OAKLAND — A civil action by the town of Oakland against the town of Sidney has been set for 8:30 a.m. Nov. 7 in Waterville District Court.

Official notice of the civil lawsuit was given to the Oakland Town Council on Wednesday night by Town Manager Gary Bowman during his first meeting in his new post.

Bowman, a former Oakland police officer, will represent the town in the case. Bowman will be accompanied by one of the five town councilors in court, but no one was appointed to do that Wednesday night.

The council unanimously voted in September to pursue civil action for $3,420 in radio tower payments officials believe is owed by the town of Sidney. The action will take place in small claims court.

The council Wednesday night also agreed to begin the process of writing a local noise ordinance after residents of McGrath Pond Road complained of early morning noise from a logging operation. Skidders, trucks and other heavy equipment arrive in the area at 3 a.m., resident Eric Hopkins said.

Bowman said he has investigated complaints and police officers have visited the site. He said he spoke with the contractor, Michael Gould, of Cornville, and was assured that logging crews would start work at 6 a.m., not 3 a.m. That oral agreement did not last, so he began researching noise ordinances already in place in other towns as a model.

Councilor Don Borman said a noise ordinance was written in Oakland in 2004 but not adopted. He said a rough draft of the document is still available to be used as a guideline.

The Gould operation will be done in about a month, councilors said, but the point of establishing an ordinance will be to have something in place if needed in the future.

Hopkins said the ordinance should have teeth, so small fines will not be paid as simply as a cost of doing business.

In the radio tower dispute, the two towns signed a contract two years ago to share the cost of leasing the communications tower for $4,800 annually; but since then, Sidney officials say, their first responders no longer get adequate service from the tower and the town had to contract for $5,000 with a different provider.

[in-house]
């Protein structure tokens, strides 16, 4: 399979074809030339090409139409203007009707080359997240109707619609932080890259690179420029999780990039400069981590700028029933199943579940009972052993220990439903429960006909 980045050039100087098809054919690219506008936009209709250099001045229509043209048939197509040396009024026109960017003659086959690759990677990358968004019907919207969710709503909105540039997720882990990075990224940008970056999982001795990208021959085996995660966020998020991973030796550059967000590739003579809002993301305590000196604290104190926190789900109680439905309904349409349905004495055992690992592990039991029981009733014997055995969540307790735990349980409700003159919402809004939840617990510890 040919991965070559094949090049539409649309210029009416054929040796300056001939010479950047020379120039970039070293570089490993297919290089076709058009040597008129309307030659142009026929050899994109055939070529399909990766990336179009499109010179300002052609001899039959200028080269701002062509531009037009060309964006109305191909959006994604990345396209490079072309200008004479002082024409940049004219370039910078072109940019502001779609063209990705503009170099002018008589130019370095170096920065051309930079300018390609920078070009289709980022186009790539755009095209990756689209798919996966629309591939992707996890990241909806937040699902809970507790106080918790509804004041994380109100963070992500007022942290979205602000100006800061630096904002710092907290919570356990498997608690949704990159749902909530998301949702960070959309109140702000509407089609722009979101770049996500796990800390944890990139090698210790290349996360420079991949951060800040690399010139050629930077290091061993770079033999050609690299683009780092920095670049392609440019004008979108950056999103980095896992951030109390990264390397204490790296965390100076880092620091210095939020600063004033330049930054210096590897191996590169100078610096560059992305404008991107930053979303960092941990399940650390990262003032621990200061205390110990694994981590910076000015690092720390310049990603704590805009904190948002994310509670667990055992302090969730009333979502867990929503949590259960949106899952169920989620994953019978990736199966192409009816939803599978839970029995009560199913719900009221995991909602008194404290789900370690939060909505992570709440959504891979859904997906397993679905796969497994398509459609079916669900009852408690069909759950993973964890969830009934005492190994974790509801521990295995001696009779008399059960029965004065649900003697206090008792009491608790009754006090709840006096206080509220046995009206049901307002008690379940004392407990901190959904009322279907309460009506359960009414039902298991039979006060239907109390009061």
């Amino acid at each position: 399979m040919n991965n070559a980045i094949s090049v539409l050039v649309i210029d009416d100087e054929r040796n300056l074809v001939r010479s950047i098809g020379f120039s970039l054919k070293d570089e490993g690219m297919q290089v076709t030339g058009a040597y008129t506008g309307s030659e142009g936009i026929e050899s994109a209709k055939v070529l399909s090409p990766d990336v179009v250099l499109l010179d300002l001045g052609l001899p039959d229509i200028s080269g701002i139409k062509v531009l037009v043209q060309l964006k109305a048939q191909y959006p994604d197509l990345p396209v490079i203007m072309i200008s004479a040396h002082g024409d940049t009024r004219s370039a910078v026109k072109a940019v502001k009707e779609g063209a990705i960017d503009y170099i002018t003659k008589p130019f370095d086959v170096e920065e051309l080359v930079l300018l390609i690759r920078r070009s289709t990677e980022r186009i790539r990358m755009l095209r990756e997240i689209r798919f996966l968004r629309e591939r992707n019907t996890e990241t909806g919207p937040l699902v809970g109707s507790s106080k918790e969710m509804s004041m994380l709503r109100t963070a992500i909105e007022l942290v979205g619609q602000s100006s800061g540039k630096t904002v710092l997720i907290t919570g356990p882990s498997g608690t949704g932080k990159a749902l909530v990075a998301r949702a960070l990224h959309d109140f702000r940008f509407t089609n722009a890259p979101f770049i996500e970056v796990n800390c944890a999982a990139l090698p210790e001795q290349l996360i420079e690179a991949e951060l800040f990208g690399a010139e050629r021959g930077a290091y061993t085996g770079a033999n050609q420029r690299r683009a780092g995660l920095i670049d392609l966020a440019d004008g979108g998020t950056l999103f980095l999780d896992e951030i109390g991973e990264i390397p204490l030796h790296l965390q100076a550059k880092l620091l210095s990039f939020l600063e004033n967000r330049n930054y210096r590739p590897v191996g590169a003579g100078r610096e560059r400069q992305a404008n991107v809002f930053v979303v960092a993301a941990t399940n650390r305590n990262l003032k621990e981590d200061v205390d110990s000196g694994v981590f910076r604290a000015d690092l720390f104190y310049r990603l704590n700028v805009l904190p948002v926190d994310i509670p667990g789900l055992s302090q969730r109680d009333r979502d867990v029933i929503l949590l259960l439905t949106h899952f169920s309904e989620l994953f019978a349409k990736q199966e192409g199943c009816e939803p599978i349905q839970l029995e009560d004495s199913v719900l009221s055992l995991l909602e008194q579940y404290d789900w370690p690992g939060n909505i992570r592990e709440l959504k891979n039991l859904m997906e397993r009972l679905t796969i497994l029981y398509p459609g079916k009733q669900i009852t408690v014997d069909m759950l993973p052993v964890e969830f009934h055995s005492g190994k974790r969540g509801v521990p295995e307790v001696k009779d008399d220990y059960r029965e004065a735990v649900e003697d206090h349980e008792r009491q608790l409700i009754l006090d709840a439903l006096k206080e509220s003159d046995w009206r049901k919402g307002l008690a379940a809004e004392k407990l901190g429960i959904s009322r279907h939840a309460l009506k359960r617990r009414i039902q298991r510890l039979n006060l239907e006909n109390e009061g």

There are three years left on the lease, but Sidney officials argued that the lack of service voided their obligation to pay for the tower they can’t use. The tower is on High Street — Route 137 — in Oakland.

Oakland officials, however, have said town residents can’t be left holding the bag for more money than they agreed to pay.

Former Town Manager Peter Nielsen, who retired at the end of September, said he sent a letter on June 22 that gave Sidney a Sept. 1 deadline to pay what’s owed, but the town never heard back from Sidney.

Nielsen said he looked into whether the town could try to get the money through a collection agency, but said he was told the best course of action for that small amount would be small claims court.

Councilman Don Borman said he has heard feedback from residents that supports taking action to collect the money from Sidney.

“The sentiment is that there is support to do it,” Borman said in September.

Sidney previously tried to buy its way out of the contract for $1,500, but Oakland returned the check.

Doug Harlow — 612-2367

[email protected]

Twitter: @Doug_Harlow

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